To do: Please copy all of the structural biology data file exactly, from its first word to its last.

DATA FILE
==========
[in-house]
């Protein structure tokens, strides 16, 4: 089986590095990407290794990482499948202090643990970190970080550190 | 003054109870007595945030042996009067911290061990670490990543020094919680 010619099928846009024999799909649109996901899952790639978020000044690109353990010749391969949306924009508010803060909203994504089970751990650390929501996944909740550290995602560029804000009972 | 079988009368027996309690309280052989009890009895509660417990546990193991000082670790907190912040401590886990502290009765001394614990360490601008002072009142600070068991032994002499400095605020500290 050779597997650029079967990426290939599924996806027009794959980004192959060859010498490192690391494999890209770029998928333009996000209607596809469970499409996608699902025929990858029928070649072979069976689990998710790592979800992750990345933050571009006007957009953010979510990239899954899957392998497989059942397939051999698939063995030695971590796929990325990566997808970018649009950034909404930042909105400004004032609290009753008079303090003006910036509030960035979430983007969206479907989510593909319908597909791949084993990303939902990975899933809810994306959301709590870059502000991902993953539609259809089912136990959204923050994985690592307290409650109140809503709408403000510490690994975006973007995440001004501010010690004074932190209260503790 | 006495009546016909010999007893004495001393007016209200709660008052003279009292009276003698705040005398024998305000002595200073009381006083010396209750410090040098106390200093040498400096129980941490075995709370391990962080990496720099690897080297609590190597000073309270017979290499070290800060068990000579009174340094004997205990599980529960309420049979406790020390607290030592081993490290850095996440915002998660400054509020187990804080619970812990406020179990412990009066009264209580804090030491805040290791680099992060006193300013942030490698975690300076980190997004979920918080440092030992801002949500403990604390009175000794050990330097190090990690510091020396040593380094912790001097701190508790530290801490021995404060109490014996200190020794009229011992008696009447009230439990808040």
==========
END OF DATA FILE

[in-house]
């Protein structure tokens, strides 16, 4: 089986590095990407290794990482499948202090643990970190970080550190 | 003054109870007595945030042996009067911290061990670490990543020094919680 010619099928846009024999799909649109996901899952790639978020000044690109353990010749391969949306924009508010803060909203994504089970751990650390929501996944909740550290995602560029804000009972 | 079988009368027996309690309280052989009890009895509660417990546990193991000082670790907190912040401590886990502290009765001394614990360490601008002072009142600070068991032994002499400095605020500290 050779597997650029079967990426290939599924996806027009794959980004192959060859010498490192690391494999890209770029998928333009996000209607596809469970499409996608699902025929990858029928070649072979069976689990998710790592979800992750990345933050571009006007957009953010979510990239899954899957392998497989059942397939051999698939063995030695971590796929990325990566997808970018649009950034909404930042909105400004004032609290009753008079303090003006910036509030960035979430983007969206479907989510593909319908597909791949084993990303939902990975899933809810994306959301709590870059502000991902993953539609259809089912136990959204923050994985690592307290409650109140809503709408403000510490690994975006973007995440001004501010010690004074932190209260503790 | 006495009546016909010999007893004495001393007016209200709660008052003279009292009276003698705040005398024998305000002595200073009381006083010396209750410090040098106390200093040498400096129980941490075995709370391990962080990496720099690897080297609590190597000073309270017979290499070290800060068990000579009174340094004997205990599980529960309420049979406790020390607290030592081993490290850095996440915002998660400054509020187990804080619970812990406020179990412990009066009264209580804090030491805040290791680099992060006193300013942030490698975690300076980190997004979920918080440092030992801002949500403990604390009175000794050990330097190090990690510091020396040593380094912790001097701190508790530290801490021995404060109490014996200190020794009229011992008696009447009230439990808040």